As well as commending his inspirational brother, in this lifting tale of cycling spirit Bobet shares with us what it was like to be a part of the cycling buzz of the 1950s and 1960s - a time when Tour de France winners were celebrated as heroes and dreams of cycling completely lifted the beaten down post-war public spirit.
Tomorrow, We Ride | RRP: £12.95
6. Bradley Wiggins: My Time
As an Olympic Gold Medallist and the first British cyclist ever to win the Tour de France, Bradley Wiggins became a huge household name in the summer of 2012.
In My Time, Wiggins gives us an idea of just what it takes to journey from the bottom of the pack in his famously shattering performance at the Tour de France in 2010, to be the first Brit ever to bring the title home just two short years later. He lets us into the behind the scenes world of competitive road cycling, detailing the horrific training schedules, team mate rivalries and what it is really like to be a member of Team Sky. A heart-warming, inspirational story, My Time is a commendable story of an incredibly strong and talented young cyclist who overcame all that was thrown at him to be crowned the best.
My Time | RRP: £20.00
7. Between the Lines by Victoria Pendleton
Written by Britain's most-loved female cyclist Victoria Pendleton, Between the Lines is an honest and emotional account of one woman's rise to the top and her struggle at coping with fame, pressure and expectations. With numerous gold medals and a MBE to her name, Pendleton has undeniably had a hugely successful career but it hasn't always been as easy as it once was. In Between the Lines, she reveals how she is falling out of love with the very sport that made her so incredibly famous. For an immensely truthful and revealing insight into the world of professional women's cycling and the tough plight of staying at the top of your game, Between the Lines is a must-read.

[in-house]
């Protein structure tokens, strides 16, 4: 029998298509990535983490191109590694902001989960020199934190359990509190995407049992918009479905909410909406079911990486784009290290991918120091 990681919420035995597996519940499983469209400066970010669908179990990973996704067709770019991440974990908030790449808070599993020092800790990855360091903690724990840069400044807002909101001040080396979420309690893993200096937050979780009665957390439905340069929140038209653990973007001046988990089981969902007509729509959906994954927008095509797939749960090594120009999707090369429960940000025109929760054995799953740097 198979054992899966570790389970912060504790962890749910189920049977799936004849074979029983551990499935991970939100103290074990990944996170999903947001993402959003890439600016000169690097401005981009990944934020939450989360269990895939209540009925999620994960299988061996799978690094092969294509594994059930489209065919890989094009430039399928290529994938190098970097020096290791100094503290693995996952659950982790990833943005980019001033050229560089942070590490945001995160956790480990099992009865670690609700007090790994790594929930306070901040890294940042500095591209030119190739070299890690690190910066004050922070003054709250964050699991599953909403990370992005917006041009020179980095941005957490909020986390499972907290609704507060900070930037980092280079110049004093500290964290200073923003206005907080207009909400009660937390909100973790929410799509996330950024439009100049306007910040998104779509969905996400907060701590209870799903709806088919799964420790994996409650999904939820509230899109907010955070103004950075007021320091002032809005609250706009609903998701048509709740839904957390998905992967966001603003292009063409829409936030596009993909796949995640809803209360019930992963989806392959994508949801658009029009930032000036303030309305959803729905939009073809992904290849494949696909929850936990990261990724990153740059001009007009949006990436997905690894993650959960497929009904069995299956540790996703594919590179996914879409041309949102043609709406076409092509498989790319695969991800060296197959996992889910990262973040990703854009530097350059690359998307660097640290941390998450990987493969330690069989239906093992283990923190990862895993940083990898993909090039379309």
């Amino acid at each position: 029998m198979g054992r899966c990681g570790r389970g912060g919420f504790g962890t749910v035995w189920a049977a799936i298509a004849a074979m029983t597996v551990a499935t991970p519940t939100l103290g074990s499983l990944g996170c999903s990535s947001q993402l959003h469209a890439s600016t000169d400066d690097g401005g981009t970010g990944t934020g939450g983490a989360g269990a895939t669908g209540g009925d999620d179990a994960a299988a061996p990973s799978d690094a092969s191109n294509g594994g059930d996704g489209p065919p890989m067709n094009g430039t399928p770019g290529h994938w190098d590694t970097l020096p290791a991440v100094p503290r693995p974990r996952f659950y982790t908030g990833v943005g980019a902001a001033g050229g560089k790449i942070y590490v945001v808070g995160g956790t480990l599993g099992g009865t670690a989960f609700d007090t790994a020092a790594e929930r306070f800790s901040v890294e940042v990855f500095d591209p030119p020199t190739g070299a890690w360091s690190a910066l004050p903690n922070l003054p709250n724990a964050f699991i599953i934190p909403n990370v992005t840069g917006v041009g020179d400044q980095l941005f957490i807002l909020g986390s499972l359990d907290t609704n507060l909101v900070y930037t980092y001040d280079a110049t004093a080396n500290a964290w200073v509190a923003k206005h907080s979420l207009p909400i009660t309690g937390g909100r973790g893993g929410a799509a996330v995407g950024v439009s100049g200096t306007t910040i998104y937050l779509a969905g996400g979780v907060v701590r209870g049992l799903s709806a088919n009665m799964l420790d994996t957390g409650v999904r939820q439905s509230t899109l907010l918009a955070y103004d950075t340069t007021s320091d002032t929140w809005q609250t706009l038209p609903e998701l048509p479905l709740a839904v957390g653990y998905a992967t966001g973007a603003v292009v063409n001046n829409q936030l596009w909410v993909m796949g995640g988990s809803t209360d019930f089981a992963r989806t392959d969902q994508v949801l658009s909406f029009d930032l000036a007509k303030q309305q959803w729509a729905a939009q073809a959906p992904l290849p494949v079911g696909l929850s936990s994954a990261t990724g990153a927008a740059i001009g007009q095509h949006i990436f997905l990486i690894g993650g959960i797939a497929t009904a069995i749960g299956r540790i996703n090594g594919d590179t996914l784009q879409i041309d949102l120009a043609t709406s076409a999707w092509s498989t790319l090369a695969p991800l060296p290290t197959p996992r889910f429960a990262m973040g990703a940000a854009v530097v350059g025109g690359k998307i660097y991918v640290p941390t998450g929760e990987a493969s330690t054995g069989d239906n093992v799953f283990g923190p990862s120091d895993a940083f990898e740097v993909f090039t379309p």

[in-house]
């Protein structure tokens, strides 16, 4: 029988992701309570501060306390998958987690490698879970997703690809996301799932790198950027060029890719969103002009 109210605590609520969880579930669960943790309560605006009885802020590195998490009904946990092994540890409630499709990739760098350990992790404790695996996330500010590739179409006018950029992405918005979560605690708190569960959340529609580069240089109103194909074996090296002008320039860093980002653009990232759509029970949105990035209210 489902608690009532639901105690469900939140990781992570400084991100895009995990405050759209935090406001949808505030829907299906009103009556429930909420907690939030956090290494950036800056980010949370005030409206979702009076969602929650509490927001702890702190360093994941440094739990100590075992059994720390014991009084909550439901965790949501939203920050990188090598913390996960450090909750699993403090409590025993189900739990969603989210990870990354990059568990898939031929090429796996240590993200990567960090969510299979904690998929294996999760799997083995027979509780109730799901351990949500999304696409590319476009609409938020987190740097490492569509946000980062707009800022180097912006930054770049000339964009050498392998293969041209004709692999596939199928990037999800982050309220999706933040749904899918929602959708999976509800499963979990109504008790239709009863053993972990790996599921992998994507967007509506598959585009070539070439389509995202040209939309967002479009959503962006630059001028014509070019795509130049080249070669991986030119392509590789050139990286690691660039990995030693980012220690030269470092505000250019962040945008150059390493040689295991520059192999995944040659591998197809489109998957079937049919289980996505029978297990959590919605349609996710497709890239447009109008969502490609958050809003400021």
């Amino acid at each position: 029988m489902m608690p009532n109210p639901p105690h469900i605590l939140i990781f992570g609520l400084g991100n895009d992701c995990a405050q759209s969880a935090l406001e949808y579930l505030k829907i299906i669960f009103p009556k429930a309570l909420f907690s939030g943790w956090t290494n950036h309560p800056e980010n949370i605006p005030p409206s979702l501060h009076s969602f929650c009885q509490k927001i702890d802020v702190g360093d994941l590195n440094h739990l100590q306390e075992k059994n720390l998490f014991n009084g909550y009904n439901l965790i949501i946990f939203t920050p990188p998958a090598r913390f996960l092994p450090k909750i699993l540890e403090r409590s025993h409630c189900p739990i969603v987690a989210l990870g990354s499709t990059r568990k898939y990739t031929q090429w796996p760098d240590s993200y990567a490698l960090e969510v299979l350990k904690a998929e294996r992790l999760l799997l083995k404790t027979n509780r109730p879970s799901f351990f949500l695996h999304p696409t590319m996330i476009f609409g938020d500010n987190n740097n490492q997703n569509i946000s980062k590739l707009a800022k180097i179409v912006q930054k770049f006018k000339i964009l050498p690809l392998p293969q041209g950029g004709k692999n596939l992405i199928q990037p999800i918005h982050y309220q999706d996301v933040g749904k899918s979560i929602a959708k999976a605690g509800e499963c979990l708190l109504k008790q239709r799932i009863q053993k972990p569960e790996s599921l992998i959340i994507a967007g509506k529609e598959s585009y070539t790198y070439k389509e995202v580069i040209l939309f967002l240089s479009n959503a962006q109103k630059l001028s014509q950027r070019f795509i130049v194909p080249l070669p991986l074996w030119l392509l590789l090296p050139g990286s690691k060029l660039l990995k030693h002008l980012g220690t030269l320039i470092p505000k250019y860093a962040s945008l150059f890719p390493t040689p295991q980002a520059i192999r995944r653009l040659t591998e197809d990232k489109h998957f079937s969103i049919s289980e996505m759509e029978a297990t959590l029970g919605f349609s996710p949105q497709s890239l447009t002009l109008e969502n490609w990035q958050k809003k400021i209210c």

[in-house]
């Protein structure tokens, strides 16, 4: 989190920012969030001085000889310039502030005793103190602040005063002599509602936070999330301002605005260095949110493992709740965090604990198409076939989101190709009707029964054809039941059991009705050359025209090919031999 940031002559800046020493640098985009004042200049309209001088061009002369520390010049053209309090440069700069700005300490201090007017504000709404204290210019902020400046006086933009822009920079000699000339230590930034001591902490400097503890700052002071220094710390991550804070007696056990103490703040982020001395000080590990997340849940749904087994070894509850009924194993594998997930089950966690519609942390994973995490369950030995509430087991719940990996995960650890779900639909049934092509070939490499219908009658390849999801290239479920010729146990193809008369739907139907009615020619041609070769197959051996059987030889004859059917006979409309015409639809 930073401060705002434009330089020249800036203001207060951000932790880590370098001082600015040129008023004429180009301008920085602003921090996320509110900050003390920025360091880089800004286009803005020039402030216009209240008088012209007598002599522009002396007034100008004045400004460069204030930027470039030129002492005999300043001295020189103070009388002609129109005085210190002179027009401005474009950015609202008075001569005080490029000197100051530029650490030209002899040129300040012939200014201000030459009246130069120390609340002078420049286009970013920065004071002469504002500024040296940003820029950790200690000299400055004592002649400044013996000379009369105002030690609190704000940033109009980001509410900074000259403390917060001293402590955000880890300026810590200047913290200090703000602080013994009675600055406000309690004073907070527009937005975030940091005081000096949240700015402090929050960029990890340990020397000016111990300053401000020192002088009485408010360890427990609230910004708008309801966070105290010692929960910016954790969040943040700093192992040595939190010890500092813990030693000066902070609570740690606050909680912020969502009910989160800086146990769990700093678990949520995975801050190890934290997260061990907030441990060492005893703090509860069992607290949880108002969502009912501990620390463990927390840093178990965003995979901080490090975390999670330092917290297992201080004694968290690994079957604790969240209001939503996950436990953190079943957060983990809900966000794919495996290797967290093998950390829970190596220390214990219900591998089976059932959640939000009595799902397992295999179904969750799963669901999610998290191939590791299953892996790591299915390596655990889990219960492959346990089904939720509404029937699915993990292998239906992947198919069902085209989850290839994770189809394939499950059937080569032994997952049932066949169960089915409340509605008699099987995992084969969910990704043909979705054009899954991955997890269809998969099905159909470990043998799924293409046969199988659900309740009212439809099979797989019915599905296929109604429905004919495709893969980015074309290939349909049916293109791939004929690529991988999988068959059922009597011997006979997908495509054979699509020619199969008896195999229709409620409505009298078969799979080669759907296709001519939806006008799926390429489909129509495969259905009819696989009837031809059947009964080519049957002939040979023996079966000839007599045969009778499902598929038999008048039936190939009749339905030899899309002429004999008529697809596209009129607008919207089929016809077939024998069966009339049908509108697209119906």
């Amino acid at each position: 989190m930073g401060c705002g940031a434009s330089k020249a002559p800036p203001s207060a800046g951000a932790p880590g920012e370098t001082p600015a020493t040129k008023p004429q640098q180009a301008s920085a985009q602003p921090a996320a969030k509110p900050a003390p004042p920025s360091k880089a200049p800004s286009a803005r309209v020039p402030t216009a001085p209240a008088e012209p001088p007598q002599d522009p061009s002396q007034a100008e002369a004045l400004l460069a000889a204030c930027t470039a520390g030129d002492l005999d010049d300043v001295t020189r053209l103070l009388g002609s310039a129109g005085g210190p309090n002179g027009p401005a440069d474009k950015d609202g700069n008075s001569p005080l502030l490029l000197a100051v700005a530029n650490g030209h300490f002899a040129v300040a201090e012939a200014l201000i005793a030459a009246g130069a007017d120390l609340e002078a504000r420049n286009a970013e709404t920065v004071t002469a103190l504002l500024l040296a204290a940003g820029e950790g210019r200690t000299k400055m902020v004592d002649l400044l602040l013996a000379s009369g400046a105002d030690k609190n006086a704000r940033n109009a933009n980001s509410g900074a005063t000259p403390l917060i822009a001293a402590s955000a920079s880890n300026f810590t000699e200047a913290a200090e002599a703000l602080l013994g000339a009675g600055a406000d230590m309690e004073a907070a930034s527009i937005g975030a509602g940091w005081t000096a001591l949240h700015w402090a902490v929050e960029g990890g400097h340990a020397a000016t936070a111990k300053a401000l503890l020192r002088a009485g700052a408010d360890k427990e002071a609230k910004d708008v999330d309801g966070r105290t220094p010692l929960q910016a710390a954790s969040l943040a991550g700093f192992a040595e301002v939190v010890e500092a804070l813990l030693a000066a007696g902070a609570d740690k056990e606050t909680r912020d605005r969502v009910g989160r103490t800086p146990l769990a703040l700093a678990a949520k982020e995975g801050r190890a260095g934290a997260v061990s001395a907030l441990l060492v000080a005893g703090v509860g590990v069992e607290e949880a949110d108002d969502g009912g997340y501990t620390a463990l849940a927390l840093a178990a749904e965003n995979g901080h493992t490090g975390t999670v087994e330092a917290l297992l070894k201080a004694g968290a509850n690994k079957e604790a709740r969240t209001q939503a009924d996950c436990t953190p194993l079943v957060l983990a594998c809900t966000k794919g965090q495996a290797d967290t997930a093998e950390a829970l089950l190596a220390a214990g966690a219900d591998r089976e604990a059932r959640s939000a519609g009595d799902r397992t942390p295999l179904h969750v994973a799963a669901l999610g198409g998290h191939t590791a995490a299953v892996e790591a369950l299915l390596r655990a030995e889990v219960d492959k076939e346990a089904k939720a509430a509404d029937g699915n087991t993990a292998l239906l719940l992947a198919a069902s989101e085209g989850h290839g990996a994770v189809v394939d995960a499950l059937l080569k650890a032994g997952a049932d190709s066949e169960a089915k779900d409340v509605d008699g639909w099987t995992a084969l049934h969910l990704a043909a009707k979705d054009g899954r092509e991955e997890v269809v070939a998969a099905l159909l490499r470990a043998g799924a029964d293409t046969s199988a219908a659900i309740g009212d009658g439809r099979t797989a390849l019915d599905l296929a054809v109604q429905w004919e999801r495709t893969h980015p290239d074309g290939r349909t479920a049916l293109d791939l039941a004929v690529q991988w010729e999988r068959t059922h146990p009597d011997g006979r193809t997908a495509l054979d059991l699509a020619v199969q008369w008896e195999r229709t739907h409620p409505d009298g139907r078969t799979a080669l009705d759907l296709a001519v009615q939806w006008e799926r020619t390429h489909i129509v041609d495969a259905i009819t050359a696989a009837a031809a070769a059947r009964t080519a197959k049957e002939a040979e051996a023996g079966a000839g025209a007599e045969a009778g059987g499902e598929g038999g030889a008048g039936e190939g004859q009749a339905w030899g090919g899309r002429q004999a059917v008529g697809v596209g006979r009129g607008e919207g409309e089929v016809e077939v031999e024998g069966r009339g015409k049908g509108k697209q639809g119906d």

Between the Lines | RRP: £20.00
8. The Man Who Cycled the World by Mark Beaumont
The man who smashed the Guinness World Record for circumnavigating the globe on a bicycle, Mark Beaumont is an inspiration to all challenge-loving road cyclists. The Man Who Cycled the World is an account not only of this epic journey, but begins with details of his childhood and ends with snippets of his life post-world record too.
Following the 195-day mind-blowing feat of pedalling more than 18,000 miles alone, The Man Who Cycled the World will leave you breathless with envy and intrigue as you trail behind this remarkably determined man as he completes the journey of a lifetime. This is armchair travelling for the cycling enthusiast at it's absolute best.
The Man Who Cycled the World | RRP: £8.99
9. Born to Ride: The Autobiography of Stephen Roche
Born to Ride: The Autobiography of Stephen Roche focuses greatly on 1987 - the year that was to become the best of Roche's life. After winning the World Championship in Austria, the Tour de France and the Giro d'Italia all in the same year, this was the year that Roche won the hugely prestigious triple crown that had only ever been achieved by one other cyclist in history.
Roche uses this aspirational year as the starting point of his autobiography and bounces off of it to explore snippets of the rest of his life. Extremely naturally talented, Roche also boasts sheer tenacity and determination without which his incredible feats wouldn't have been possible. An absolute must-read for anyone looking to break into the world of professional road racing, Born to Ride is packed full of intricate race strategy tips from the master, sure to give you a huge head start over fellow novice competitors.
Born to Ride: The Autobiography of Stephen Roche | RRP: £18.99
10. Easy Rider: My Life on a Bike by Rob Hayles
Son of cycling coach Killer Kowalski, Rob Hayles was unlikely to become anything other than a pro-cylist himself. After competing his first races with his own bike and a hand-me-down jersey, it wasn't long before Hayles was winning Olympic medals and speeding across finish lines on fancy bikes with his choice of sponsorship deals.
Easy Rider: My Life on a Bike tells the story of Hayles' journey from novice to professional, dropping in anecdotes about fellow riders Chris Hoy, Mark Cavendish, David Millar and Bradley Wiggins for that extra slice of light-hearted and juicy entertainment value too.
Looking for some more cycling-related inspiration? Check out 10 Mind Blowing Things Made From Bicycle Parts.